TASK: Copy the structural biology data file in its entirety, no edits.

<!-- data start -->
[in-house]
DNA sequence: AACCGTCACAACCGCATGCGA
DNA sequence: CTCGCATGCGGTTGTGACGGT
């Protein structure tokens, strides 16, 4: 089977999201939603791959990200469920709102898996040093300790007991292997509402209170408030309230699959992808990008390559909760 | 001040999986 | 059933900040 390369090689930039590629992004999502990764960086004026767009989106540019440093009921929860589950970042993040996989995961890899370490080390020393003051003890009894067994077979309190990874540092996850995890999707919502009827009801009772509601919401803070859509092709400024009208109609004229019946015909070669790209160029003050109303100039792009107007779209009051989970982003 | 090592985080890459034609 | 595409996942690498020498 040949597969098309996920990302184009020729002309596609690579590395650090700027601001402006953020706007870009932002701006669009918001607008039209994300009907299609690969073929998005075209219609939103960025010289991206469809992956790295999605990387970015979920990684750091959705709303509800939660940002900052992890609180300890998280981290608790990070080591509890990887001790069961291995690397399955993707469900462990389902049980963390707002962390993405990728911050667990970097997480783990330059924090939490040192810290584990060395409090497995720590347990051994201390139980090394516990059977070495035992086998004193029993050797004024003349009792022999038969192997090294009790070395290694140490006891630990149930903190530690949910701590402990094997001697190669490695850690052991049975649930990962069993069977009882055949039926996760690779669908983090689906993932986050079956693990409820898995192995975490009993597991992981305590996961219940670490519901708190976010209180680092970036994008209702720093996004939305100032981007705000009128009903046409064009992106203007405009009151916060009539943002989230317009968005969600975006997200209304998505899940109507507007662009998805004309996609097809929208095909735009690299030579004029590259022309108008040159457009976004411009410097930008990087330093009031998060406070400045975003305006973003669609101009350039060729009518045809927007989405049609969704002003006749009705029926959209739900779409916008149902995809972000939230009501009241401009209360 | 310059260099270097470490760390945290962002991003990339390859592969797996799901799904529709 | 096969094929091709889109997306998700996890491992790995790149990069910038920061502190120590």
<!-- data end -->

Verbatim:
[in-house]
DNA sequence: AACCGTCACAACCGCATGCGA
DNA sequence: CTCGCATGCGGTTGTGACGGT
């Protein structure tokens, strides 16, 4: 089977999201939603791959990200469920709102898996040093300790007991292997509402209170408030309230699959992808990008390559909760 | 001040999986 | 059933900040 390369090689930039590629992004999502990764960086004026767009989106540019440093009921929860589950970042993040996989995961890899370490080390020393003051003890009894067994077979309190990874540092996850995890999707919502009827009801009772509601919401803070859509092709400024009208109609004229019946015909070669790209160029003050109303100039792009107007779209009051989970982003 | 090592985080890459034609 | 595409996942690498020498 040949597969098309996920990302184009020729002309596609690579590395650090700027601001402006953020706007870009932002701006669009918001607008039209994300009907299609690969073929998005075209219609939103960025010289991206469809992956790295999605990387970015979920990684750091959705709303509800939660940002900052992890609180300890998280981290608790990070080591509890990887001790069961291995690397399955993707469900462990389902049980963390707002962390993405990728911050667990970097997480783990330059924090939490040192810290584990060395409090497995720590347990051994201390139980090394516990059977070495035992086998004193029993050797004024003349009792022999038969192997090294009790070395290694140490006891630990149930903190530690949910701590402990094997001697190669490695850690052991049975649930990962069993069977009882055949039926996760690779669908983090689906993932986050079956693990409820898995192995975490009993597991992981305590996961219940670490519901708190976010209180680092970036994008209702720093996004939305100032981007705000009128009903046409064009992106203007405009009151916060009539943002989230317009968005969600975006997200209304998505899940109507507007662009998805004309996609097809929208095909735009690299030579004029590259022309108008040159457009976004411009410097930008990087330093009031998060406070400045975003305006973003669609101009350039060729009518045809927007989405049609969704002003006749009705029926959209739900779409916008149902995809972000939230009501009241401009209360 | 310059260099270097470490760390945290962002991003990339390859592969797996799901799904529709 | 096969094929091709889109997306998700996890491992790995790149990069910038920061502190120590």